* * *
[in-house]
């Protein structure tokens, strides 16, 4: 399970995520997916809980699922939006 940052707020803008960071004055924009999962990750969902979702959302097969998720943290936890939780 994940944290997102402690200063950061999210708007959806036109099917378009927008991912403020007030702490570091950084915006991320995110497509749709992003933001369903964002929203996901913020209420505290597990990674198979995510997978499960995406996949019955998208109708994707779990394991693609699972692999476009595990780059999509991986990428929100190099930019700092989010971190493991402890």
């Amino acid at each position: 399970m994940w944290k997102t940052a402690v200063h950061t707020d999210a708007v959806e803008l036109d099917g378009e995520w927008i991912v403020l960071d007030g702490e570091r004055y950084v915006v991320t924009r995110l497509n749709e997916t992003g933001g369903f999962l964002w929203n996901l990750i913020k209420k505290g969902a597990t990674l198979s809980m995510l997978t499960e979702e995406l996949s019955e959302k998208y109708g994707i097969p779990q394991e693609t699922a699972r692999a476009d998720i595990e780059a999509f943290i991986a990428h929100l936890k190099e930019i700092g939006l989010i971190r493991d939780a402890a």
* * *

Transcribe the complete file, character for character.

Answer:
[in-house]
């Protein structure tokens, strides 16, 4: 399970995520997916809980699922939006 940052707020803008960071004055924009999962990750969902979702959302097969998720943290936890939780 994940944290997102402690200063950061999210708007959806036109099917378009927008991912403020007030702490570091950084915006991320995110497509749709992003933001369903964002929203996901913020209420505290597990990674198979995510997978499960995406996949019955998208109708994707779990394991693609699972692999476009595990780059999509991986990428929100190099930019700092989010971190493991402890």
């Amino acid at each position: 399970m994940w944290k997102t940052a402690v200063h950061t707020d999210a708007v959806e803008l036109d099917g378009e995520w927008i991912v403020l960071d007030g702490e570091r004055y950084v915006v991320t924009r995110l497509n749709e997916t992003g933001g369903f999962l964002w929203n996901l990750i913020k209420k505290g969902a597990t990674l198979s809980m995510l997978t499960e979702e995406l996949s019955e959302k998208y109708g994707i097969p779990q394991e693609t699922a699972r692999a476009d998720i595990e780059a999509f943290i991986a990428h929100l936890k190099e930019i700092g939006l989010i971190r493991d939780a402890a």